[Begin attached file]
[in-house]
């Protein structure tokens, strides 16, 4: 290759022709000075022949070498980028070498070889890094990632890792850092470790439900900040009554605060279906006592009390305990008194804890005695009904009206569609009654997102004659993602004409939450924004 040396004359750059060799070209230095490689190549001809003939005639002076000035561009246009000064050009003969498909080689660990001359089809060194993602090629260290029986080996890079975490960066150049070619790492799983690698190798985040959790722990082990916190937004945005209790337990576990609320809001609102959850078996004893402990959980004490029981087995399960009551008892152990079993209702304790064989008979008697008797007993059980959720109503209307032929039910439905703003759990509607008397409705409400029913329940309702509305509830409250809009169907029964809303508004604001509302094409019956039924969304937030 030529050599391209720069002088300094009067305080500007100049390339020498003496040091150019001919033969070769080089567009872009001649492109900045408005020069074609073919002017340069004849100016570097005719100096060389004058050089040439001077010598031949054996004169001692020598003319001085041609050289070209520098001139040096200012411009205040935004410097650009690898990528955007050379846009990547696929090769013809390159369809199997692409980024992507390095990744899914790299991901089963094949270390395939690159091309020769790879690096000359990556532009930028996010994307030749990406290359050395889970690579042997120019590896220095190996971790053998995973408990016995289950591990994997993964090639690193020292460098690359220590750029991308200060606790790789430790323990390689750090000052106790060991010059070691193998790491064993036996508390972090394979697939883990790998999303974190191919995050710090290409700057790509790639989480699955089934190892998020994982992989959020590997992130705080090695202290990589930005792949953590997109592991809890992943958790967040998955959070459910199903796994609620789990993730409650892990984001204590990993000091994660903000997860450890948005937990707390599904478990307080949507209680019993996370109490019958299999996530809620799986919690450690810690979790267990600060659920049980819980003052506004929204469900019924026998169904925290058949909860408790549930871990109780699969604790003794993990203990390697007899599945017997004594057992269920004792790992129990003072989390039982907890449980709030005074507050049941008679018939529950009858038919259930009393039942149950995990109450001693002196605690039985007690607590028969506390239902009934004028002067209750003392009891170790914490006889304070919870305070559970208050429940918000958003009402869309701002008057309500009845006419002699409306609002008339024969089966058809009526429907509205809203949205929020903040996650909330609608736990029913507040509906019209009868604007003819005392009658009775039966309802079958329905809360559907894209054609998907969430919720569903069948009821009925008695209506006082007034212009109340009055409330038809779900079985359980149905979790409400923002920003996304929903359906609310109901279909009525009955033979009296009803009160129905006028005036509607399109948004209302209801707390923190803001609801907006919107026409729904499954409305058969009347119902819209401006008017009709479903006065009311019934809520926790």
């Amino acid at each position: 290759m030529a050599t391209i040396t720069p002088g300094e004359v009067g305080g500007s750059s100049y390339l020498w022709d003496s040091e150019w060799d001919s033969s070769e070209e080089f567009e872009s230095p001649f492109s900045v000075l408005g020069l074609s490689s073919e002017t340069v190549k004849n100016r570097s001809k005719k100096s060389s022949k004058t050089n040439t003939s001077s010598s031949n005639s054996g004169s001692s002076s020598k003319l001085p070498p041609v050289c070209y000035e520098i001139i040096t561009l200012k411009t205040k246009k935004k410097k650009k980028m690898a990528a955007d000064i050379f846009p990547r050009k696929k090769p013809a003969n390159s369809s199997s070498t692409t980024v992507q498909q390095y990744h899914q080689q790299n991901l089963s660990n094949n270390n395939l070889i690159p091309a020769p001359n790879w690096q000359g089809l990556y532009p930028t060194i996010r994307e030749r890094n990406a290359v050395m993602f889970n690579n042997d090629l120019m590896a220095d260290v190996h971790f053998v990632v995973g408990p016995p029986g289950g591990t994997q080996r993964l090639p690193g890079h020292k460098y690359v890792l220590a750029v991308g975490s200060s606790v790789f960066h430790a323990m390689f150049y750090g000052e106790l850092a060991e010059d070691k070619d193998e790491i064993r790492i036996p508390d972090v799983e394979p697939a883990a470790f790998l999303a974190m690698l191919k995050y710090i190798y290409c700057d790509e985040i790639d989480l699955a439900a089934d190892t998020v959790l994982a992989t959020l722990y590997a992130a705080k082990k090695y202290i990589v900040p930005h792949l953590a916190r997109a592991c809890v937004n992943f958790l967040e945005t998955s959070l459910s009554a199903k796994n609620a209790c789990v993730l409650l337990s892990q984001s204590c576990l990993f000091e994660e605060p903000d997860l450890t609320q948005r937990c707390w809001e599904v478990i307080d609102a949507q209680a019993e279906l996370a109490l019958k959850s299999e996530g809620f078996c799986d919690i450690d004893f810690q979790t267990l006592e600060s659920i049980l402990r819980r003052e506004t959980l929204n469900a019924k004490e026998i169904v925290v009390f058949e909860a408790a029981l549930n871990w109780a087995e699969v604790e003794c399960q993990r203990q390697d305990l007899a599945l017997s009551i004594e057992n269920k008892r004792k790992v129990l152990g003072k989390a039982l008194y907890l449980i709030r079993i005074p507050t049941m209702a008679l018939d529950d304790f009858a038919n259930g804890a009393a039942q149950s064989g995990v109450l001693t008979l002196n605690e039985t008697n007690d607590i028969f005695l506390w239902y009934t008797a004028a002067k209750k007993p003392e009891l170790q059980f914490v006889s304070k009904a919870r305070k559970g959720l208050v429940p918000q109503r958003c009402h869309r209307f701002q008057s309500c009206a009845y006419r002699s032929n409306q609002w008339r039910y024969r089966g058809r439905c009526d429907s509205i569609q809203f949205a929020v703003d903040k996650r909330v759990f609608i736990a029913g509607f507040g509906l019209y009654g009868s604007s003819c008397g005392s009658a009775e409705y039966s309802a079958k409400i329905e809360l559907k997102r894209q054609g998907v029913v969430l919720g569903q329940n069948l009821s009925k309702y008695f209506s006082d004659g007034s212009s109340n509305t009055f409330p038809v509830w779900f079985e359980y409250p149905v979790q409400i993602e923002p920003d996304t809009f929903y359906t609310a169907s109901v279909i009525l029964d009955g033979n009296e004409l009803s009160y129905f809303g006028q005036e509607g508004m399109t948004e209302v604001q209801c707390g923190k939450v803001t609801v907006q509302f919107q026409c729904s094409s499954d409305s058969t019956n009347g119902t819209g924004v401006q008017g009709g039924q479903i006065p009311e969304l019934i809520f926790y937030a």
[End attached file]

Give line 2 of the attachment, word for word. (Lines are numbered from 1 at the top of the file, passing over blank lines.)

């Protein structure tokens, strides 16, 4: 290759022709000075022949070498980028070498070889890094990632890792850092470790439900900040009554605060279906006592009390305990008194804890005695009904009206569609009654997102004659993602004409939450924004 040396004359750059060799070209230095490689190549001809003939005639002076000035561009246009000064050009003969498909080689660990001359089809060194993602090629260290029986080996890079975490960066150049070619790492799983690698190798985040959790722990082990916190937004945005209790337990576990609320809001609102959850078996004893402990959980004490029981087995399960009551008892152990079993209702304790064989008979008697008797007993059980959720109503209307032929039910439905703003759990509607008397409705409400029913329940309702509305509830409250809009169907029964809303508004604001509302094409019956039924969304937030 030529050599391209720069002088300094009067305080500007100049390339020498003496040091150019001919033969070769080089567009872009001649492109900045408005020069074609073919002017340069004849100016570097005719100096060389004058050089040439001077010598031949054996004169001692020598003319001085041609050289070209520098001139040096200012411009205040935004410097650009690898990528955007050379846009990547696929090769013809390159369809199997692409980024992507390095990744899914790299991901089963094949270390395939690159091309020769790879690096000359990556532009930028996010994307030749990406290359050395889970690579042997120019590896220095190996971790053998995973408990016995289950591990994997993964090639690193020292460098690359220590750029991308200060606790790789430790323990390689750090000052106790060991010059070691193998790491064993036996508390972090394979697939883990790998999303974190191919995050710090290409700057790509790639989480699955089934190892998020994982992989959020590997992130705080090695202290990589930005792949953590997109592991809890992943958790967040998955959070459910199903796994609620789990993730409650892990984001204590990993000091994660903000997860450890948005937990707390599904478990307080949507209680019993996370109490019958299999996530809620799986919690450690810690979790267990600060659920049980819980003052506004929204469900019924026998169904925290058949909860408790549930871990109780699969604790003794993990203990390697007899599945017997004594057992269920004792790992129990003072989390039982907890449980709030005074507050049941008679018939529950009858038919259930009393039942149950995990109450001693002196605690039985007690607590028969506390239902009934004028002067209750003392009891170790914490006889304070919870305070559970208050429940918000958003009402869309701002008057309500009845006419002699409306609002008339024969089966058809009526429907509205809203949205929020903040996650909330609608736990029913507040509906019209009868604007003819005392009658009775039966309802079958329905809360559907894209054609998907969430919720569903069948009821009925008695209506006082007034212009109340009055409330038809779900079985359980149905979790409400923002920003996304929903359906609310109901279909009525009955033979009296009803009160129905006028005036509607399109948004209302209801707390923190803001609801907006919107026409729904499954409305058969009347119902819209401006008017009709479903006065009311019934809520926790």